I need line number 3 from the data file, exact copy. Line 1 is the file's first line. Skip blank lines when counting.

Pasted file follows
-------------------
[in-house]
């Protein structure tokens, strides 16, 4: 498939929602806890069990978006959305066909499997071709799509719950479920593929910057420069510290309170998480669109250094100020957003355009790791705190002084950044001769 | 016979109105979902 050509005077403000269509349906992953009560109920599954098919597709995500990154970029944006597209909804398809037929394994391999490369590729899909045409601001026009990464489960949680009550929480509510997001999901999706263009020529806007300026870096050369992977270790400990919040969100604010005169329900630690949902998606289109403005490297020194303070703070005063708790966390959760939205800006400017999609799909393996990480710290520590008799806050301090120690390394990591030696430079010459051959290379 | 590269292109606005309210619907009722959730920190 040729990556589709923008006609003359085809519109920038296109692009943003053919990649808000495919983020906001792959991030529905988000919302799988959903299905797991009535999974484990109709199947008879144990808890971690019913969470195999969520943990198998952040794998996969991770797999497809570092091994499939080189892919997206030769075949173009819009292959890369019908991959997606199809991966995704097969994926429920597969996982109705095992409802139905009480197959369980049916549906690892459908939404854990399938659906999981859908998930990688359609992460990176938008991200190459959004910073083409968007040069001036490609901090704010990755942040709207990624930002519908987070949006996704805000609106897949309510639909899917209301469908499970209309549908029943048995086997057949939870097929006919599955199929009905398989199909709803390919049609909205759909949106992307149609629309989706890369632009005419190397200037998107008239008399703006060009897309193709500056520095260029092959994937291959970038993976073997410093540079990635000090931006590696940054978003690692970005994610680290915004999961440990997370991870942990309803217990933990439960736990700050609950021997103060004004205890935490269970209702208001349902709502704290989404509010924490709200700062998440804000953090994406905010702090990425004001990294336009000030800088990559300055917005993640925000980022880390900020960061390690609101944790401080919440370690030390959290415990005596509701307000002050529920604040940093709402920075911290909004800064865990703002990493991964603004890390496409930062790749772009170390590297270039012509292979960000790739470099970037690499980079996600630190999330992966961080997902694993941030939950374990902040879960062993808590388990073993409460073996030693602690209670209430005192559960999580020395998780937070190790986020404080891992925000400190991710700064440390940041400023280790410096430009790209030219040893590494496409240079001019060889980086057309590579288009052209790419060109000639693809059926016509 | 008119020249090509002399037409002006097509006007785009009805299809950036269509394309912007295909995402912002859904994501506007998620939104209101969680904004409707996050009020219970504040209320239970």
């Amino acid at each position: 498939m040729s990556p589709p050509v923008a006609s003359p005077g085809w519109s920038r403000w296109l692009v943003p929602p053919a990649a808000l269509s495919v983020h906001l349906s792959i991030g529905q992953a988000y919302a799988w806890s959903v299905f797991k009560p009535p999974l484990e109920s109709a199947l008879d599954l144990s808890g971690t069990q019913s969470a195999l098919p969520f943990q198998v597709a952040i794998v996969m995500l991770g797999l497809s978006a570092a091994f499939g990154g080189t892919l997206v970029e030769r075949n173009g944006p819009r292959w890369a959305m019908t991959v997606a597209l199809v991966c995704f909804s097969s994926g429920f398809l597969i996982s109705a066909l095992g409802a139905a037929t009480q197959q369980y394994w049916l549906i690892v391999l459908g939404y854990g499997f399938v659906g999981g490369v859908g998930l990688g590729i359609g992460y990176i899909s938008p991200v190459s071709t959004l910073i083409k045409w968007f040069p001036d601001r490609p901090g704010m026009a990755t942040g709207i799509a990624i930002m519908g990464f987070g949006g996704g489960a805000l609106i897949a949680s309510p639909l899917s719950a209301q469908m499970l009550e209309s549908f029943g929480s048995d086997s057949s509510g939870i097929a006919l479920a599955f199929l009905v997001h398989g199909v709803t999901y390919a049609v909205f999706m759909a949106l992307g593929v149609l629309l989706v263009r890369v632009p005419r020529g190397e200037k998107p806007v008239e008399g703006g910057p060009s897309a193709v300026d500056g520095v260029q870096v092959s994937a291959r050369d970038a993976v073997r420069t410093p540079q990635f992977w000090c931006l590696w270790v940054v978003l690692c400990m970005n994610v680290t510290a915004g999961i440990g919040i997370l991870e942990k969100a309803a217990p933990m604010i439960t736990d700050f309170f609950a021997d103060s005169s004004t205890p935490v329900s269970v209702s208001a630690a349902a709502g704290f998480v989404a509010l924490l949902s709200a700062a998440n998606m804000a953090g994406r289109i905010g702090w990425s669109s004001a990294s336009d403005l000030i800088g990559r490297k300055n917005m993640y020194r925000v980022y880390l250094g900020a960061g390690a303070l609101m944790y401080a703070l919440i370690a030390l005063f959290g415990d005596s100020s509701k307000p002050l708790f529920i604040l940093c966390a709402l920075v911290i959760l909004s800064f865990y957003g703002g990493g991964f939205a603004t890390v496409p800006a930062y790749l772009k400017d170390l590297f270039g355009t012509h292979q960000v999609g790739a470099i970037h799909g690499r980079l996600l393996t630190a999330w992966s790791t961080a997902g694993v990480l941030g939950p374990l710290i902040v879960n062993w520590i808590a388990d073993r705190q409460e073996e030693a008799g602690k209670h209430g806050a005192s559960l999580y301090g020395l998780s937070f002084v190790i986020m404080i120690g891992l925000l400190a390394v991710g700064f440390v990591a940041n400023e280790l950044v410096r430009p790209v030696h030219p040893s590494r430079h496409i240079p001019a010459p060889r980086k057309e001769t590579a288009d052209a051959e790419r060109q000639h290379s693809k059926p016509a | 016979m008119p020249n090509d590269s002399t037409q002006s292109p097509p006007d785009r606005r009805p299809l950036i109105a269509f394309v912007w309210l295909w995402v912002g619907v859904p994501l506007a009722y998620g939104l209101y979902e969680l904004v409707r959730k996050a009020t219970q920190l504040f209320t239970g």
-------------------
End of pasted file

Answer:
């Amino acid at each position: 498939m040729s990556p589709p050509v923008a006609s003359p005077g085809w519109s920038r403000w296109l692009v943003p929602p053919a990649a808000l269509s495919v983020h906001l349906s792959i991030g529905q992953a988000y919302a799988w806890s959903v299905f797991k009560p009535p999974l484990e109920s109709a199947l008879d599954l144990s808890g971690t069990q019913s969470a195999l098919p969520f943990q198998v597709a952040i794998v996969m995500l991770g797999l497809s978006a570092a091994f499939g990154g080189t892919l997206v970029e030769r075949n173009g944006p819009r292959w890369a959305m019908t991959v997606a597209l199809v991966c995704f909804s097969s994926g429920f398809l597969i996982s109705a066909l095992g409802a139905a037929t009480q197959q369980y394994w049916l549906i690892v391999l459908g939404y854990g499997f399938v659906g999981g490369v859908g998930l990688g590729i359609g992460y990176i899909s938008p991200v190459s071709t959004l910073i083409k045409w968007f040069p001036d601001r490609p901090g704010m026009a990755t942040g709207i799509a990624i930002m519908g990464f987070g949006g996704g489960a805000l609106i897949a949680s309510p639909l899917s719950a209301q469908m499970l009550e209309s549908f029943g929480s048995d086997s057949s509510g939870i097929a006919l479920a599955f199929l009905v997001h398989g199909v709803t999901y390919a049609v909205f999706m759909a949106l992307g593929v149609l629309l989706v263009r890369v632009p005419r020529g190397e200037k998107p806007v008239e008399g703006g910057p060009s897309a193709v300026d500056g520095v260029q870096v092959s994937a291959r050369d970038a993976v073997r420069t410093p540079q990635f992977w000090c931006l590696w270790v940054v978003l690692c400990m970005n994610v680290t510290a915004g999961i440990g919040i997370l991870e942990k969100a309803a217990p933990m604010i439960t736990d700050f309170f609950a021997d103060s005169s004004t205890p935490v329900s269970v209702s208001a630690a349902a709502g704290f998480v989404a509010l924490l949902s709200a700062a998440n998606m804000a953090g994406r289109i905010g702090w990425s669109s004001a990294s336009d403005l000030i800088g990559r490297k300055n917005m993640y020194r925000v980022y880390l250094g900020a960061g390690a303070l609101m944790y401080a703070l919440i370690a030390l005063f959290g415990d005596s100020s509701k307000p002050l708790f529920i604040l940093c966390a709402l920075v911290i959760l909004s800064f865990y957003g703002g990493g991964f939205a603004t890390v496409p800006a930062y790749l772009k400017d170390l590297f270039g355009t012509h292979q960000v999609g790739a470099i970037h799909g690499r980079l996600l393996t630190a999330w992966s790791t961080a997902g694993v990480l941030g939950p374990l710290i902040v879960n062993w520590i808590a388990d073993r705190q409460e073996e030693a008799g602690k209670h209430g806050a005192s559960l999580y301090g020395l998780s937070f002084v190790i986020m404080i120690g891992l925000l400190a390394v991710g700064f440390v990591a940041n400023e280790l950044v410096r430009p790209v030696h030219p040893s590494r430079h496409i240079p001019a010459p060889r980086k057309e001769t590579a288009d052209a051959e790419r060109q000639h290379s693809k059926p016509a | 016979m008119p020249n090509d590269s002399t037409q002006s292109p097509p006007d785009r606005r009805p299809l950036i109105a269509f394309v912007w309210l295909w995402v912002g619907v859904p994501l506007a009722y998620g939104l209101y979902e969680l904004v409707r959730k996050a009020t219970q920190l504040f209320t239970g």